Ok, enough about the acne stuff. Oh, and as you know, I’m not a doctor or licensed aesthetician yadda yadda etc etc so everything herein is just what has worked for me and what I have gathered throughout many years of interest in skincare. On to the beauty goodies!
what i’m loving
Kypris Moonlight Catalyst // I picked up this serum as an alternative to a harsher retinoid, when I first wanted to “clear” my skin with products slightly more geared to acneic skin, but not so nuts that we were looking at skin-stripping chemicals. Delightfully, this has ended up being a great whenever serum, despite the fact that the package tells you to use it ONLY AT NIGHT and the salesperson told me not to use it more than a few times per week. After doing some research online, my take is that the formulation changed in the last few years, and despite the old instructions, it’s much gentler than it used to be. I’ve been able to wear it under moisturizer am/pm with no issues (and a fellow blogger, Ashley, recently told me she wears it twice daily too). I actually liked this better than Kypris’ other well known serum, Antioxidant Dew. It felt more effective to me, leaving the skin very supple and smooth. Also: the packaging!
Avène Tolérance Extrême Creme // If your skin is so sensitive and irritated that you don’t want to risk putting a moisturizer with any actives on it, order a tube of this. I’ve always relied on Avène’s products for when my skin is being super sensitive, and this cream is no exception. It has very few ingredients in it, including Avène’s famed spring water, which is incredibly soothing. It’s not very heavy, so if you need something with lots of moisture, skip this one, or beef it up with a few drops of facial oil (plain squalane will be good). I think it’d be great if you’re experiencing sensitive skin in summer.
The Ordinary Salicylic Acid 2% Solution // Clearly I’ve been living under a rock since The Ordinary was 2017’s splashiest beauty launch…and I’d never heard of it until early January! This is cray cray, especially for someone like me who is an ingredient nut and likes to mix my own concoctions. Basically, they sell simplified versions of acids, actives, and various oils at insanely low prices. Not all of the products are super clean (there are PEGs in many of them), but some, like this Salicylic Acid solution, are really basic when you just want that one active ingredient to do its thang. PS – that SA solution is less than $6, and trust me, it’ll last you a LONG time. I like using this as a spot treatment, and when things were really dire, as a serum across areas with acne. I didn’t experience any peeling, and it blended well with other serums!
The Ordinary Granactive Retinoid 2% Emulsion // This is a very creamy retinoid serum. Marion told me to use it after my facial, and only at night, to help encourage skin cell turnover. I haven’t experienced any redness or drying with it — it’s the first ever retinoid product I’ve tried. I will say I don’t notice crazy drastic results like I do with some of my other fave serums, but it has seemed to soften the skin on the forehead and help speed up healing from where all my zits were. I’ll probably use it for another month or so, then taper off. I wonder if their 5% version would feel stronger?
Shea Moisture Mongongo & Hemp Seed Oils High Porosity Moisture-Seal Masque // I did a keratin treatment in late December (which is a post for another day). In seeking out new sulfate free shampoos and conditioners that don’t break the bank, I took a chance on this moisture hair mask from Walgreens. I’ve been surprisingly impressed with it! I find it to be super moisturizing and leave the hair silky smooth — even the little pieces that are already returning to their coarse, porous, natural state post-keratin.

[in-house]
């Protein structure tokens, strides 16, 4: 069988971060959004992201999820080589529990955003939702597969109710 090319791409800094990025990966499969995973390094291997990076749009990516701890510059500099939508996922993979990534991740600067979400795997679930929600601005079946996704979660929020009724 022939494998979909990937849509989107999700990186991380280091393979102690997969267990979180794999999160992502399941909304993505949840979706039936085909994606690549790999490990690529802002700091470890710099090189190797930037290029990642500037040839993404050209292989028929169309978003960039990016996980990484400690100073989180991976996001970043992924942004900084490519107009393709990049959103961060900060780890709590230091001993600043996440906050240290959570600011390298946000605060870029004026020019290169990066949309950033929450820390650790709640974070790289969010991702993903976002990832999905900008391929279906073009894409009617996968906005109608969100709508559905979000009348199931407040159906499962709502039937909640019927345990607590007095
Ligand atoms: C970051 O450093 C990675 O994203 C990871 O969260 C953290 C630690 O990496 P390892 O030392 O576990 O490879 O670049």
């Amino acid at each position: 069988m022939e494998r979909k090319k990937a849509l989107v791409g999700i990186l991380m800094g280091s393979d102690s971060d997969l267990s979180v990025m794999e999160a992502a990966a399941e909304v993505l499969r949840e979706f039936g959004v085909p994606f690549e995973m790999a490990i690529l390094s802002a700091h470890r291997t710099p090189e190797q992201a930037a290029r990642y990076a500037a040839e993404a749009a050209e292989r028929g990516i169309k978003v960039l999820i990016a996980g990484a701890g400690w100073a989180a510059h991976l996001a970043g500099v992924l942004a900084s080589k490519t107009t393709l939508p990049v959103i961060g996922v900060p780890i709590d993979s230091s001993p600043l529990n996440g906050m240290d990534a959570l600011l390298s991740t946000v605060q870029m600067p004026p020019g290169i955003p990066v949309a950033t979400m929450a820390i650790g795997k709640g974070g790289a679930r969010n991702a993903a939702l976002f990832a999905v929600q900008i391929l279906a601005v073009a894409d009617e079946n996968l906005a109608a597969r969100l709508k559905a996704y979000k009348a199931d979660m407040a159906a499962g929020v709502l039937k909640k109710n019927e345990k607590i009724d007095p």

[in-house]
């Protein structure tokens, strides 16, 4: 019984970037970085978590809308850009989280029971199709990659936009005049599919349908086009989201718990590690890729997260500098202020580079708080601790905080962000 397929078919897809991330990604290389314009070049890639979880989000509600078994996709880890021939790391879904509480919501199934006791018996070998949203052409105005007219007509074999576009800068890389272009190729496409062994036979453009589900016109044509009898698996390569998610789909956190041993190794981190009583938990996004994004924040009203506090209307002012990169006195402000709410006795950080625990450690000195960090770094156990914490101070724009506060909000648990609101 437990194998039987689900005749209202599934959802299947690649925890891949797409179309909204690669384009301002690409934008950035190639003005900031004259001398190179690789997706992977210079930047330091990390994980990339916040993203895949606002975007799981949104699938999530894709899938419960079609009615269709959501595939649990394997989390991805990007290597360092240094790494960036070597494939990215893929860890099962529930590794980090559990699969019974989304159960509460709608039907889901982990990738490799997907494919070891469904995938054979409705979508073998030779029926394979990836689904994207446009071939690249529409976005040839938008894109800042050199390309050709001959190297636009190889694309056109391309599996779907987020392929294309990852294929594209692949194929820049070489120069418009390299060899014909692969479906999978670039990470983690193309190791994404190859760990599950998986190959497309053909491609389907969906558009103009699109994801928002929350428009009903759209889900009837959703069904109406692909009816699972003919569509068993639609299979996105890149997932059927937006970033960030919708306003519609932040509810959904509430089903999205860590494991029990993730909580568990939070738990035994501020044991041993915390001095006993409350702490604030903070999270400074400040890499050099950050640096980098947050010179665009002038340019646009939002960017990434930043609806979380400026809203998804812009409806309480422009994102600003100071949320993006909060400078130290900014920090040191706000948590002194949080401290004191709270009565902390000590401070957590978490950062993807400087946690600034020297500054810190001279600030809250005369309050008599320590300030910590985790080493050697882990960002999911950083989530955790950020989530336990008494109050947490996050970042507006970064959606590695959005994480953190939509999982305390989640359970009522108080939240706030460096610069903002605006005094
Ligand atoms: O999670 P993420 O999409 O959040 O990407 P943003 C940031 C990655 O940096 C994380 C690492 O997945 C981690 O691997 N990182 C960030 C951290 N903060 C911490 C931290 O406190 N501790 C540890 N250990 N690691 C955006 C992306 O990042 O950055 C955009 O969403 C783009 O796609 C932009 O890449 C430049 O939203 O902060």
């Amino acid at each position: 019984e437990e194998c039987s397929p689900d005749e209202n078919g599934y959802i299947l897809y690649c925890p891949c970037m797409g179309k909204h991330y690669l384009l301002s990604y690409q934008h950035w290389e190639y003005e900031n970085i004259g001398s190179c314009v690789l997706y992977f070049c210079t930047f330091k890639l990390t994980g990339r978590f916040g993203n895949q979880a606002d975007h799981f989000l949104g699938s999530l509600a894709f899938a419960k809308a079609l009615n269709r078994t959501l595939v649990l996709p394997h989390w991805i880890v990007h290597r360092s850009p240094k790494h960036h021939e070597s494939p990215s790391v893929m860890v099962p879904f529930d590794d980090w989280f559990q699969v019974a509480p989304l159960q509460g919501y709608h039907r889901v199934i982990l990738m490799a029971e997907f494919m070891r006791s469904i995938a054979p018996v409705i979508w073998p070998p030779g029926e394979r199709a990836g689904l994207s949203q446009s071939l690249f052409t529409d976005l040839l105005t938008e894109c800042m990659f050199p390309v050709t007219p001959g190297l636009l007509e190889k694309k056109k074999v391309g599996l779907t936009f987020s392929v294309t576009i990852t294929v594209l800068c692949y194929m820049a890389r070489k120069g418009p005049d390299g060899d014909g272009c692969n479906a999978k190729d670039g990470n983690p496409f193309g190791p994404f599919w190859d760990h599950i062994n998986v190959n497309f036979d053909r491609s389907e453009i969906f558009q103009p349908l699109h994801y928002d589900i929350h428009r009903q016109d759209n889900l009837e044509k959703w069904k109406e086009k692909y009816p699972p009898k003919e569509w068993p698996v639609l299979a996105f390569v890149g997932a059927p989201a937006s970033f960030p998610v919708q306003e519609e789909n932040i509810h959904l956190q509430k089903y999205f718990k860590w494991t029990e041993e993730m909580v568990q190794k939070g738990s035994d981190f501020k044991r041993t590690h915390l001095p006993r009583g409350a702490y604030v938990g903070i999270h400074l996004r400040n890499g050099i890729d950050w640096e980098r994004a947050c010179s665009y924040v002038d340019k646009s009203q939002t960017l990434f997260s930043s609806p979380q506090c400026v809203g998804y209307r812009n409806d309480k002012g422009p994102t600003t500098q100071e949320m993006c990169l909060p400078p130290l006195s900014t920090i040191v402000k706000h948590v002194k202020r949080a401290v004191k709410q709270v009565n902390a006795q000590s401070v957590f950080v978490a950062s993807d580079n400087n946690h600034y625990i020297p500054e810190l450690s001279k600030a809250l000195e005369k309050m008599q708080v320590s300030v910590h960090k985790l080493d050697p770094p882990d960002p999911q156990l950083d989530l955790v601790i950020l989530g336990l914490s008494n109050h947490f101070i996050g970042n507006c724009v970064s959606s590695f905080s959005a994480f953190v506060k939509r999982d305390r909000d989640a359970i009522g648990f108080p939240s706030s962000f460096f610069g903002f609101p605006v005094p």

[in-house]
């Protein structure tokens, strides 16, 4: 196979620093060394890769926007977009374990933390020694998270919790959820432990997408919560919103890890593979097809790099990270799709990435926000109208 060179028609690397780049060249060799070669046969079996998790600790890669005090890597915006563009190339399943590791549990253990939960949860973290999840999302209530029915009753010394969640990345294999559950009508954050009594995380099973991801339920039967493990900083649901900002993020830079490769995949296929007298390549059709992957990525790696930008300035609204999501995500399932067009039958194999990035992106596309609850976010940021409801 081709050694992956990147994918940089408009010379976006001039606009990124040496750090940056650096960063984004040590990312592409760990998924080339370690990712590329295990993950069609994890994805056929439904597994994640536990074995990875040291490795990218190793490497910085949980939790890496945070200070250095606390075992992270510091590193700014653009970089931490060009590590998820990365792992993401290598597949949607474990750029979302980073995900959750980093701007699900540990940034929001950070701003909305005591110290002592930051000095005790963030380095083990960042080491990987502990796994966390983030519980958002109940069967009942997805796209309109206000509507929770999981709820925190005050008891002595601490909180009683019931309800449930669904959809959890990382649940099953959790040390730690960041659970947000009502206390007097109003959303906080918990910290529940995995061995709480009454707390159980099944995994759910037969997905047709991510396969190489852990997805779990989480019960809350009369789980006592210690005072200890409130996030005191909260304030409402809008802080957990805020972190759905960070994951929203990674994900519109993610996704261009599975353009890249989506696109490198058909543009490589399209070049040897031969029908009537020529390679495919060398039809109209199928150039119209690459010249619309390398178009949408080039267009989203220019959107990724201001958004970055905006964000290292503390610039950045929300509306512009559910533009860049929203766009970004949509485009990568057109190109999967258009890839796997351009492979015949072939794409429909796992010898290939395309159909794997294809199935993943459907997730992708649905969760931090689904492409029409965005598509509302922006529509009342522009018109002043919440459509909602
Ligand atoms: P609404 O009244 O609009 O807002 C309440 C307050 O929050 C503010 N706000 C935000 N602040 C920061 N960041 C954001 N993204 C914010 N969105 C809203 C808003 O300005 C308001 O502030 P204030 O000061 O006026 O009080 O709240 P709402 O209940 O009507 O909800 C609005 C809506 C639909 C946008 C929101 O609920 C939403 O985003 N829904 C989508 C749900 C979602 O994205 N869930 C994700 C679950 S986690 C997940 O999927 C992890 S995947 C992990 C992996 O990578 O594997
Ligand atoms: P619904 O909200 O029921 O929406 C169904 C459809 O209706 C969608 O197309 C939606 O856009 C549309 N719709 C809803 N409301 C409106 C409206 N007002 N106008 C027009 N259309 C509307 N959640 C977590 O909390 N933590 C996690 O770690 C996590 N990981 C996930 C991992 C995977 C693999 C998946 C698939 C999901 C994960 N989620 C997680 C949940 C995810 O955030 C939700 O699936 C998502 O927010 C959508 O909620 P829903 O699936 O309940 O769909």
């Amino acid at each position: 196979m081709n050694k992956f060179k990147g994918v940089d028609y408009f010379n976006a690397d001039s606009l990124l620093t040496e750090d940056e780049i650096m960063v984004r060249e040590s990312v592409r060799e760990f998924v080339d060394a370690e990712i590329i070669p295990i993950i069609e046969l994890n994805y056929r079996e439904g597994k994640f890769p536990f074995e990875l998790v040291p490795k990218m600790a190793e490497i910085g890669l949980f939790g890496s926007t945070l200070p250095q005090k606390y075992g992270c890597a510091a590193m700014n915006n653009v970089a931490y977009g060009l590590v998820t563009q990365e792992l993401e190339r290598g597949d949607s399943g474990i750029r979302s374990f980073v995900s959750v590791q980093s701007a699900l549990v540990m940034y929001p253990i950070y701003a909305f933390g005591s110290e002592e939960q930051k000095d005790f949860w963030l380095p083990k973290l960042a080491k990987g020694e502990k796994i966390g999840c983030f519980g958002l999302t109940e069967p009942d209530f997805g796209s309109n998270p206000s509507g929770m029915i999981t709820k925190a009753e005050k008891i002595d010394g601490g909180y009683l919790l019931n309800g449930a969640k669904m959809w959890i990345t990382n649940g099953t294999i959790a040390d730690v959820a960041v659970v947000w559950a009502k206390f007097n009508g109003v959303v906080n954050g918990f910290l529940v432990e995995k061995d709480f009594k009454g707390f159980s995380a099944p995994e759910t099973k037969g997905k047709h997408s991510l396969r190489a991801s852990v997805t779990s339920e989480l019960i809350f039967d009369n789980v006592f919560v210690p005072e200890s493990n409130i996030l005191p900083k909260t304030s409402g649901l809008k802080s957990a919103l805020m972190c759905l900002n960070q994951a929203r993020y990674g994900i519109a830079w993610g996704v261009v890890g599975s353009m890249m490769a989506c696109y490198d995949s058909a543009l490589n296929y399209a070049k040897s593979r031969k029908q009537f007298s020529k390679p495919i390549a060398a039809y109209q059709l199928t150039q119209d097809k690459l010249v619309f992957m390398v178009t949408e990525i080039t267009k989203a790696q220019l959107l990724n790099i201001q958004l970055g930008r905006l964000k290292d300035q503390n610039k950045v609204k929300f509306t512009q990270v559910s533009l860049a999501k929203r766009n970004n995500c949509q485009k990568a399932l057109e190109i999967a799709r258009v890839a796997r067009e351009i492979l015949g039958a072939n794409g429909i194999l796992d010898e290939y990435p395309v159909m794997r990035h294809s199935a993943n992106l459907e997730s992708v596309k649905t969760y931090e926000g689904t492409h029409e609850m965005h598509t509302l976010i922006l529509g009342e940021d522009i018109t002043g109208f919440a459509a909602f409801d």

Ellis Brooklyn Fable perfume // It was a rather expensive impulse by, but the minute I got a whiff of Ellis Brooklyn’s Fable perfume, I had to make it mine. I was already a fan of another scent in the line, Rrose (still my absolute fave rose perfume I’ve ever found, trust me on this). Fable is a beautiful everyday scent, with petitgrain, neroli and violet. If you know and enjoy the scent of Le Labo’s Petit Grain candle, you will like this a lot. Ellis Brooklyn itself is a small perfume line created by NYT beauty editor Bee Shapiro. I highly recommend their products!
Lawless Liquid Lipsticks // I’ll cop to being intrigued by the look of matte liquid lipstick when Kylie’s Lip Kits debuted a couple years ago, but when it comes to lip products, I prefer to go as natural/non-toxic as possible. I came across Annie Lawless and her new beauty company on Instagram, and was intrigued by the product: a liquid, semi-matte lipstick that began with a long list of things it wouldn’t include in its formulations. I ordered a few of the colors, and Brad and George have been my faves! They work great for everyday or for going out, and you can easily layer them over a lip balm for a glossier look (I like Kari Gran’s Lip Whip in Naked).
what i’m meh about
Arcona’s Wine Hydrating Mask // I would say this mask is just ok. It feels good going on and I like that as it dries, it doesn’t pull at the skin and crack everywhere like some clay-based masks can do. And while my skin felt soft afterwards, I think I prefer Tata Harper’s Resurfacing Mask, or even a homemade Manuka honey mask. I don’t know what it is about Arcona products — I really want to love them, but I think they’re just not for me (I’ve tried Magic Dry Ice probably 3 times now and always love it Day One, but long term, it’s not moisturizing enough). Anyone else find this with their products?